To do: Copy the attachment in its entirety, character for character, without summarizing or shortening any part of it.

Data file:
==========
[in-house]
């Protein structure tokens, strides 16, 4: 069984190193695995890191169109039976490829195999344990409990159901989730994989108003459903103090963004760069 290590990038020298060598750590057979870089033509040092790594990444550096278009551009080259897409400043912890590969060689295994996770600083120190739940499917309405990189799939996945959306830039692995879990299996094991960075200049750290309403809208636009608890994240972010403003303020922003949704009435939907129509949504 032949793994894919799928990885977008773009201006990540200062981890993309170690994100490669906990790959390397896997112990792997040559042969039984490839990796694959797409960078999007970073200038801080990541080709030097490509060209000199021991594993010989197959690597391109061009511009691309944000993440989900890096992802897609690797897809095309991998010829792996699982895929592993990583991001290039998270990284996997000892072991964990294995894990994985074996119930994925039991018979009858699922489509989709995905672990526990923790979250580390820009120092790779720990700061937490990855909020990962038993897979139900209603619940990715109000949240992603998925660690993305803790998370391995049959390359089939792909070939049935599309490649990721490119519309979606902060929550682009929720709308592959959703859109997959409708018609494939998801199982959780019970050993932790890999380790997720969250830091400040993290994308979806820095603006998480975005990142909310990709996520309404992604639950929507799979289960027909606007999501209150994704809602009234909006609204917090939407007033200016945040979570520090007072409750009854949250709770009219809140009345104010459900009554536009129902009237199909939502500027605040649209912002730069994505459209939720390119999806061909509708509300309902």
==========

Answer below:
[in-house]
């Protein structure tokens, strides 16, 4: 069984190193695995890191169109039976490829195999344990409990159901989730994989108003459903103090963004760069 290590990038020298060598750590057979870089033509040092790594990444550096278009551009080259897409400043912890590969060689295994996770600083120190739940499917309405990189799939996945959306830039692995879990299996094991960075200049750290309403809208636009608890994240972010403003303020922003949704009435939907129509949504 032949793994894919799928990885977008773009201006990540200062981890993309170690994100490669906990790959390397896997112990792997040559042969039984490839990796694959797409960078999007970073200038801080990541080709030097490509060209000199021991594993010989197959690597391109061009511009691309944000993440989900890096992802897609690797897809095309991998010829792996699982895929592993990583991001290039998270990284996997000892072991964990294995894990994985074996119930994925039991018979009858699922489509989709995905672990526990923790979250580390820009120092790779720990700061937490990855909020990962038993897979139900209603619940990715109000949240992603998925660690993305803790998370391995049959390359089939792909070939049935599309490649990721490119519309979606902060929550682009929720709308592959959703859109997959409708018609494939998801199982959780019970050993932790890999380790997720969250830091400040993290994308979806820095603006998480975005990142909310990709996520309404992604639950929507799979289960027909606007999501209150994704809602009234909006609204917090939407007033200016945040979570520090007072409750009854949250709770009219809140009345104010459900009554536009129902009237199909939502500027605040649209912002730069994505459209939720390119999806061909509708509300309902």